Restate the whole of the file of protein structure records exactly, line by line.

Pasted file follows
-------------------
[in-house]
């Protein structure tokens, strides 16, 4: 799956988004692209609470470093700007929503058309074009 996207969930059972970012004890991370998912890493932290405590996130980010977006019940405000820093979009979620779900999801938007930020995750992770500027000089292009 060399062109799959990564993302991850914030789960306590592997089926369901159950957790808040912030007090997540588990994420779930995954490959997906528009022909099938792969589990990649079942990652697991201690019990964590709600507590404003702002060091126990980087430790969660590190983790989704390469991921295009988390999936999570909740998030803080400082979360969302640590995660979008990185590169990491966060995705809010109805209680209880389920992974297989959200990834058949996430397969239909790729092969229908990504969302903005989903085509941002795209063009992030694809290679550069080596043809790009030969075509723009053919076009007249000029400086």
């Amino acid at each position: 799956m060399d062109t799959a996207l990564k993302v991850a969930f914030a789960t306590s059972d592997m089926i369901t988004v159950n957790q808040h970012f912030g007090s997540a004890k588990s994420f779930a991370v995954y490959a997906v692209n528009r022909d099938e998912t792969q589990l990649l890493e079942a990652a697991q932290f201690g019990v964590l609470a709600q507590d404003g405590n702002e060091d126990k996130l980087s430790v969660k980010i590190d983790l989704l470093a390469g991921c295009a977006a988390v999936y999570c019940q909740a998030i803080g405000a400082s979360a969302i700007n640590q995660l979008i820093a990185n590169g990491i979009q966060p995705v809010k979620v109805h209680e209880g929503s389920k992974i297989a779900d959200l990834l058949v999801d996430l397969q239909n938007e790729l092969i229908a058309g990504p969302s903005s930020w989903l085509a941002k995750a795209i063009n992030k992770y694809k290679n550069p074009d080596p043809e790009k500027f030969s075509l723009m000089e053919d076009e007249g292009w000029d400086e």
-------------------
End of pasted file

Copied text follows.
[in-house]
């Protein structure tokens, strides 16, 4: 799956988004692209609470470093700007929503058309074009 996207969930059972970012004890991370998912890493932290405590996130980010977006019940405000820093979009979620779900999801938007930020995750992770500027000089292009 060399062109799959990564993302991850914030789960306590592997089926369901159950957790808040912030007090997540588990994420779930995954490959997906528009022909099938792969589990990649079942990652697991201690019990964590709600507590404003702002060091126990980087430790969660590190983790989704390469991921295009988390999936999570909740998030803080400082979360969302640590995660979008990185590169990491966060995705809010109805209680209880389920992974297989959200990834058949996430397969239909790729092969229908990504969302903005989903085509941002795209063009992030694809290679550069080596043809790009030969075509723009053919076009007249000029400086």
């Amino acid at each position: 799956m060399d062109t799959a996207l990564k993302v991850a969930f914030a789960t306590s059972d592997m089926i369901t988004v159950n957790q808040h970012f912030g007090s997540a004890k588990s994420f779930a991370v995954y490959a997906v692209n528009r022909d099938e998912t792969q589990l990649l890493e079942a990652a697991q932290f201690g019990v964590l609470a709600q507590d404003g405590n702002e060091d126990k996130l980087s430790v969660k980010i590190d983790l989704l470093a390469g991921c295009a977006a988390v999936y999570c019940q909740a998030i803080g405000a400082s979360a969302i700007n640590q995660l979008i820093a990185n590169g990491i979009q966060p995705v809010k979620v109805h209680e209880g929503s389920k992974i297989a779900d959200l990834l058949v999801d996430l397969q239909n938007e790729l092969i229908a058309g990504p969302s903005s930020w989903l085509a941002k995750a795209i063009n992030k992770y694809k290679n550069p074009d080596p043809e790009k500027f030969s075509l723009m000089e053919d076009e007249g292009w000029d400086e």